Puck Daddy - NHL

In July 2008, Alex Radulov broke his contract with the Nashville Predators and signed with Salavat Yulaev of the KHL. When asked about a potential return to the NHL one day, he said:

"I think that if I play well I will be taken back without any questions. I will be 25. And also, who knows what will happen in 3 years? Maybe our KHL will be so good that there will be no reason to leave?"

Three years later, the Predators are claiming that Radulov can get out of the three-year contract he signed last October — because, you know, contractual commitments have been so concrete for him in the past — and they're courting him to return to the NHL next season.

From The Tennessean:

[GM David] Poile said he remains in contact with Radulov's agent, Jay Grossman, but the ball remains in the Russian forward's court. Poile said Radulov talked with assistant GM Paul Fenton on Wednesday and said he could get out of his KHL contract.

Said Poile: "What Paul said to him today was very simply, 'You made lots of money. Is money an issue? You're the leading scorer in the league, your team won a championship. You think you're one of the best players in the world. Are you going to come over to the best league and show that? Or are you going to stay in a secondary league.'"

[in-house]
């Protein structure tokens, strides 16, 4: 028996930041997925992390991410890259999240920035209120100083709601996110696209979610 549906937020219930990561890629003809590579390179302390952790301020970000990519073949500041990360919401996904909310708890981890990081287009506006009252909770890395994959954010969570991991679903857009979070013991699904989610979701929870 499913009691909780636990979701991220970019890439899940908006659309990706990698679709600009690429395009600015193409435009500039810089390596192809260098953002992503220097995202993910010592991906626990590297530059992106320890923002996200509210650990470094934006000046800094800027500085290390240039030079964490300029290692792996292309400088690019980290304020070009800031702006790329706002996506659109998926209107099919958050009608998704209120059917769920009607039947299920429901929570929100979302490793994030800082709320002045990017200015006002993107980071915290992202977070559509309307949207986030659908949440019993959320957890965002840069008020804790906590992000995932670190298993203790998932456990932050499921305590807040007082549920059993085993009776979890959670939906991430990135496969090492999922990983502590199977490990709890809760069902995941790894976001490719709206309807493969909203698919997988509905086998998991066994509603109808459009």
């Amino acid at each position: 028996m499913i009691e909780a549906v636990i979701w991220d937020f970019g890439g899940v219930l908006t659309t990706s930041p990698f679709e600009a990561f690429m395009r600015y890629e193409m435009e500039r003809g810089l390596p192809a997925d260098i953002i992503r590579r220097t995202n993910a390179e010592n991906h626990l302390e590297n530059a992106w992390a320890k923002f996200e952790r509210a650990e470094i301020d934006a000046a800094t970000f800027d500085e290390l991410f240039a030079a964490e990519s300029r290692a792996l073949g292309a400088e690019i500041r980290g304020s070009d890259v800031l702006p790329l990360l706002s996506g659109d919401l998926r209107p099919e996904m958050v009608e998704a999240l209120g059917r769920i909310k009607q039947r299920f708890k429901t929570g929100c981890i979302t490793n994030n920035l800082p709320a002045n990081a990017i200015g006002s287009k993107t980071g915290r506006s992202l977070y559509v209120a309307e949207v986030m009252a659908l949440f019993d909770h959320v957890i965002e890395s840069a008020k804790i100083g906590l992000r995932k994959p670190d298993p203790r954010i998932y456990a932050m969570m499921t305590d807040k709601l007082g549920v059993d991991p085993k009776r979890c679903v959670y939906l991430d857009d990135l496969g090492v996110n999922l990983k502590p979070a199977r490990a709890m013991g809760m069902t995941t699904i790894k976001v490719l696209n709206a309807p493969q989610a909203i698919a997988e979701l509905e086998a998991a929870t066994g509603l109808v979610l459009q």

"Secondary league"? Ouch … Alexander Frolov would totally punch someone for saying that if it meant displaying any sort of physicality or emotion.

Radulov had one more year left on his entry-level deal with the Predators when he defected. Revisit the unparalleled joys of that saga with our Alex Radulov Contradiction Timeline.

The timing is right for the Predators to explore this. Radulov is older. Their dressing room, where he felt ostracized as a younger Russian player, has a different group than in 2008. And, perhaps most importantly, he's exactly the type of player they need on this roster as currently constituted.

The great "what if?" for Nashville in its second-round loss to the Vancouver Canucks was "what if they had that one guy who could create his own offense and score a critical goal?" Radulov isn't a star or an MVP-type; but that's the kind of offense he provides. And now the puck's in his end on whether he'll provide it in the NHL again.

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